The IOM itself is now conflicted and cannot under American law be part of any attempt to re-define ME/CFS. Any IOM involvement would mean conflict of interest, bias (in favour of NICE guidelines, CBT, GET, psychiatry, and IOM’s approval of these), and lack of independence. Furthermore, there is additional bias, as IOM failed to consult the 5,000 research papers into ME/CFS detailing biological abnormalities, dysfunctions and infections in the formation of it's GWI report. IOM may become guilty of inconsistency and inaccuracy, as it's stated position on ME/CFS in the GWI report may differ from it's position in the ME/CFS report. From these scientific and legal facts, and stated position, the IOM cannot be fully trusted to form a panel, as there are questions relating to the IOM’s conflict of interest, bias, consistency, accuracy and independence. The IOM’s definition of ME/CFS (included above) in the GWI report this year, means the IOM will have to remove itself from the attempt to re-redefine ME/CFS. Thus the IOM cannot legally participate in its own study.

    There are further aspects to this relating to balance and fairness, and to matters of 'Public Interest'. There is a memorial section on a web site to those people who have died of ME/CFS and it's health complications at http://www.ncf-net.org/memorial.htm . The seriousness of an illness can be gauged from the number of people who die of the illness and the many health complications it causes. This issue involves the death of innocent Americans and thus is a matter of vital 'Public Interest' and also of national security. One should contrast this level of seriousness with the insulting, degrading and mocking attitudes and views of the wessely school psychiatrists who are behind the failed NICE guidelines in Britain ; the same guidelines which IOM supported in its definition of ME/CFS in the GWI report and has now included in it's ME/CFS re-definition work. Here is one example of the mentality and motivations of those people who created the NICE guidelines and support psychiatric bias.

    " In December of that year, the British Medical Journal continued its campaign of misinformation about ME/CFS in an article co-authored by Michael Sharpe (“What should we say to patients with symptoms unexplained by disease? The ‘number needed to offend’ ”. Jon Stone, Alan Carson, Michael Sharpe et al. BMJ 2002:325:1449-1450). The authors calculated an ‘offence score’ of descriptions pertaining to patients who are deemed to have no disease; those descriptions included ‘putting it on’; being ‘mad’, or ‘imagining symptoms’. The authors noted that the term ‘hysterical’ was the only one on their list that specifically excluded malingering. The conclusion was that many of these labels did not pass the ‘offence’ test, so the best label was ‘functional’ disorders, as this label “provides a rationale for pharmacological, behavioural and psychological treatments aimed at restoring normal functioning”.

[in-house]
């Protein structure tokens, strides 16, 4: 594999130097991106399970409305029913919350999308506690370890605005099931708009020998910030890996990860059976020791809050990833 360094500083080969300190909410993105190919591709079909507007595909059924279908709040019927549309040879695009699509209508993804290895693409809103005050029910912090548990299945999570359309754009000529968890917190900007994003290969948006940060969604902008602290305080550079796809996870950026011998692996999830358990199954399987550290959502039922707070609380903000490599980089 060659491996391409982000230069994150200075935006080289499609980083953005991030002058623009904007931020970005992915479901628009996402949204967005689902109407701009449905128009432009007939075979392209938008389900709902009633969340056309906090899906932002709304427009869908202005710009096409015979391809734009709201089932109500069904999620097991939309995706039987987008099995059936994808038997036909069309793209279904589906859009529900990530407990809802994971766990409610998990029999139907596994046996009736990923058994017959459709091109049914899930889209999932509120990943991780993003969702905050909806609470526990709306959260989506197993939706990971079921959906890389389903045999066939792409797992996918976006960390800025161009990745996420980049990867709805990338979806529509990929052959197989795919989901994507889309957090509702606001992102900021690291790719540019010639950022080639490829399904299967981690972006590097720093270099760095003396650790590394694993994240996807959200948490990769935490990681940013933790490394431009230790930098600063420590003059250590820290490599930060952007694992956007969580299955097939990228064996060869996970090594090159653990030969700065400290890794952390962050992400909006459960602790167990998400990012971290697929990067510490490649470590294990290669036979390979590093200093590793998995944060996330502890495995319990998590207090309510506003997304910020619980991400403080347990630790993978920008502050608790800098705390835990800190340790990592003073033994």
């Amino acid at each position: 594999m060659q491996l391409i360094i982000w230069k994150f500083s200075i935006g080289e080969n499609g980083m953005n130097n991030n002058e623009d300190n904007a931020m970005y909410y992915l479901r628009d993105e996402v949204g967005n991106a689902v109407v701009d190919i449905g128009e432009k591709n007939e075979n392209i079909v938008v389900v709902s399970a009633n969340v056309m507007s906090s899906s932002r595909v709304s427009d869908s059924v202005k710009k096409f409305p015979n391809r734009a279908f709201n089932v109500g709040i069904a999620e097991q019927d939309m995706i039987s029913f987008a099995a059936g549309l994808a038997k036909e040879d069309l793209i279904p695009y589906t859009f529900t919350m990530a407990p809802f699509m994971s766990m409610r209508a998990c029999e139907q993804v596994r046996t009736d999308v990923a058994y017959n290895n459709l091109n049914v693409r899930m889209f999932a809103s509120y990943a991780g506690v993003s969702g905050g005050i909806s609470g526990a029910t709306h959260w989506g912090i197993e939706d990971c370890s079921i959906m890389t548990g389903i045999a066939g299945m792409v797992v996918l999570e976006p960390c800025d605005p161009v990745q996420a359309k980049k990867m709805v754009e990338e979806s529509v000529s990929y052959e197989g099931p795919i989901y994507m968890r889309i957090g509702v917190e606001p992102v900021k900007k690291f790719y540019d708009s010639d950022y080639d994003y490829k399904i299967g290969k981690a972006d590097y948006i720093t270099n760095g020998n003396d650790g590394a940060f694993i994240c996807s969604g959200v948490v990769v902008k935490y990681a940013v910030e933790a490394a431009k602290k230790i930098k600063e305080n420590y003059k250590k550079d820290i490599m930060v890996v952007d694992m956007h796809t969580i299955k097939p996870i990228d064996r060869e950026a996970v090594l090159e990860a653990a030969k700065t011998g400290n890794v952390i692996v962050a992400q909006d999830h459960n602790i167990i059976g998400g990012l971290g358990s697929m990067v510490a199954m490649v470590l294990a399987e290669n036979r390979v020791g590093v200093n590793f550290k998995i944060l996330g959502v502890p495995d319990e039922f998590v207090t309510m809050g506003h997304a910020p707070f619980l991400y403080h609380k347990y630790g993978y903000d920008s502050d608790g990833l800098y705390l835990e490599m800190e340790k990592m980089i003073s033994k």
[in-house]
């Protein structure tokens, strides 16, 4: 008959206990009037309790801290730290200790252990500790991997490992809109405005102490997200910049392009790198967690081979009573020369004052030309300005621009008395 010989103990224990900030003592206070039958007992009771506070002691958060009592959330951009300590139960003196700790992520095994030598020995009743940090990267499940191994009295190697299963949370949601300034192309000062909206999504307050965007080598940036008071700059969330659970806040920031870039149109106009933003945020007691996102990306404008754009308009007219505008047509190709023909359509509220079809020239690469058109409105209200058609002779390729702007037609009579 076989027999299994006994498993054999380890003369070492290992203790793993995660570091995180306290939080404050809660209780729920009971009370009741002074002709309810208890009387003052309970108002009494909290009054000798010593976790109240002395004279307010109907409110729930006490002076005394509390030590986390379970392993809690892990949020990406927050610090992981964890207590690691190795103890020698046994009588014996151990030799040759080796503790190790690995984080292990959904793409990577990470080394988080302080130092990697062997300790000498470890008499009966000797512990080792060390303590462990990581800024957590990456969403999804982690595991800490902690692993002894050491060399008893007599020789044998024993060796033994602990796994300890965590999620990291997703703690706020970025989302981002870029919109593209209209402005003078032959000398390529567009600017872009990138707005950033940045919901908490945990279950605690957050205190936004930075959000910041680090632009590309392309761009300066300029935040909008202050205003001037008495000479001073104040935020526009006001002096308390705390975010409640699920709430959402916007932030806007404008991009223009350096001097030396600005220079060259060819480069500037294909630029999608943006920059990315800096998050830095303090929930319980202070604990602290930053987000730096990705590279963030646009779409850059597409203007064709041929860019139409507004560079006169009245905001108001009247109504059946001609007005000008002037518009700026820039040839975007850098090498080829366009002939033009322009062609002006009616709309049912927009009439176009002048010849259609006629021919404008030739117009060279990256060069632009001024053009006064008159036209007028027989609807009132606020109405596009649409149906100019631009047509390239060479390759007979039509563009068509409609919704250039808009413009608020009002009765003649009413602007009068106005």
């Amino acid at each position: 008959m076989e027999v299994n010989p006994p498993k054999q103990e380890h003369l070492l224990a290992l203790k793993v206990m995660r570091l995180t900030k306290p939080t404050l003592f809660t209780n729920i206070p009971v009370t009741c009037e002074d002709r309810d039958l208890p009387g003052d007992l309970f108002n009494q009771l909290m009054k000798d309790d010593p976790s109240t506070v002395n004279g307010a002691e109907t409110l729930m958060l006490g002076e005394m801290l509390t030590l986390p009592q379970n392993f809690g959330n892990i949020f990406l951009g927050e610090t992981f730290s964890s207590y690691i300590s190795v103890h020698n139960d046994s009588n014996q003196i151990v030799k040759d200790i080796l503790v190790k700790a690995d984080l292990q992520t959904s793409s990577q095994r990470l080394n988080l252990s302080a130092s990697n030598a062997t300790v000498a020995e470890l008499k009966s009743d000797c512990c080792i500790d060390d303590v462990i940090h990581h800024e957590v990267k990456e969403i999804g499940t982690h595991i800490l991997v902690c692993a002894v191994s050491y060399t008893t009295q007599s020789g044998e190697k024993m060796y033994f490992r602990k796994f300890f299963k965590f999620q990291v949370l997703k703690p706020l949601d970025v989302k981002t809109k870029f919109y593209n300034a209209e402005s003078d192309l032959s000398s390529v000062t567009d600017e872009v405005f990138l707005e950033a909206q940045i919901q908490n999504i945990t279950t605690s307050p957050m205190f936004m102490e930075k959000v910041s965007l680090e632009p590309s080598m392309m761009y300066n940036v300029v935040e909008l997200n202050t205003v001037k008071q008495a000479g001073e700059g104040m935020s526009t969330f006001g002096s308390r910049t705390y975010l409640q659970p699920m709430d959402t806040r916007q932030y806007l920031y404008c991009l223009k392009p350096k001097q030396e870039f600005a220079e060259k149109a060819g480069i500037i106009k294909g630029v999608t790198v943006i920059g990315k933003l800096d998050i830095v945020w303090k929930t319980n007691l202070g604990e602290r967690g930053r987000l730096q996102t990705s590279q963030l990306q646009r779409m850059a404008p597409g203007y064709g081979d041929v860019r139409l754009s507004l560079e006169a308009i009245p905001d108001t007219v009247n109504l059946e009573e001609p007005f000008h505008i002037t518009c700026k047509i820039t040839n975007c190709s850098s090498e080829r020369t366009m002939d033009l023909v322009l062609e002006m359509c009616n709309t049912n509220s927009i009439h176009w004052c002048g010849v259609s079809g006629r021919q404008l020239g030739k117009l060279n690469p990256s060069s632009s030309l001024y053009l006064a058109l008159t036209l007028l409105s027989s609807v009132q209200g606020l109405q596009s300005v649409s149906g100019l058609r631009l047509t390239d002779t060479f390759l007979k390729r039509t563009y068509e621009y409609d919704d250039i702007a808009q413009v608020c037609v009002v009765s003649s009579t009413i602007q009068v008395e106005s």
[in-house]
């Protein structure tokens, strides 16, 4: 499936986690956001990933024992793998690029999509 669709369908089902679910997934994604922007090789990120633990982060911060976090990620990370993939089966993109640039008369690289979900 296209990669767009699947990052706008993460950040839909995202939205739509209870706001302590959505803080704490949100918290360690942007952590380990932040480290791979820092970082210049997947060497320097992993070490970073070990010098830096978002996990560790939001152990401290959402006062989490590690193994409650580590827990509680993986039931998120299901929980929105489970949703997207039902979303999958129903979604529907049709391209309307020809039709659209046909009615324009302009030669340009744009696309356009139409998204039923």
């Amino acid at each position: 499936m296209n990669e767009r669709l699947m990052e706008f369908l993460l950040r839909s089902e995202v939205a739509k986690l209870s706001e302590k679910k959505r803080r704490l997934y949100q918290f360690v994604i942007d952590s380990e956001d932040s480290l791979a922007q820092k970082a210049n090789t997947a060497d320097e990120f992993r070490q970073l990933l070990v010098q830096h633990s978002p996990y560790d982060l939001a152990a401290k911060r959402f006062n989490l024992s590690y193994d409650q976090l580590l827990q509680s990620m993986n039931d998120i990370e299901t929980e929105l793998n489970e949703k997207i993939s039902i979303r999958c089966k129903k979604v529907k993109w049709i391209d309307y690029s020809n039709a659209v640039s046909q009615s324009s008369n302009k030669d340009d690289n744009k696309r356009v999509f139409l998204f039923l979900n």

The electronic responses to this article included one from Douglas Fraser, a professional violinist unable to work due to ME/CFS: (“The very fact that you are reduced to implementing yet another euphemism should alert readers to the reality that the concept hiding behind it is as ludicrous as it is offensive”); Tom Kindlon from the Irish ME Support Group: (“if the BMJ is going to publish papers like this, it should also publish information about how patients with many currently recognised diseases would have been told in the past that their symptoms were ‘medically unexplained’ or ‘hysterical’, (and) then some doctors might be more willing to say ‘I don’t know what is wrong with this patient’ rather than to conclude ‘this patient’s symptoms are functional / hysterical / all in the mind’ (or whatever euphemism is in fashion at the time”); "
    Source: CORPORATE COLLUSION?, Hooper et al. (2007)

    There are many, many examples of insults, abusive comments, lies, and deceptions by wessely school psychiatrists, the same people who drew up the ineffective NICE guidelines. No Federal body, and indeed no American government body should support such outrageous abuse of medicine and science, and abuse of seriously ill patients.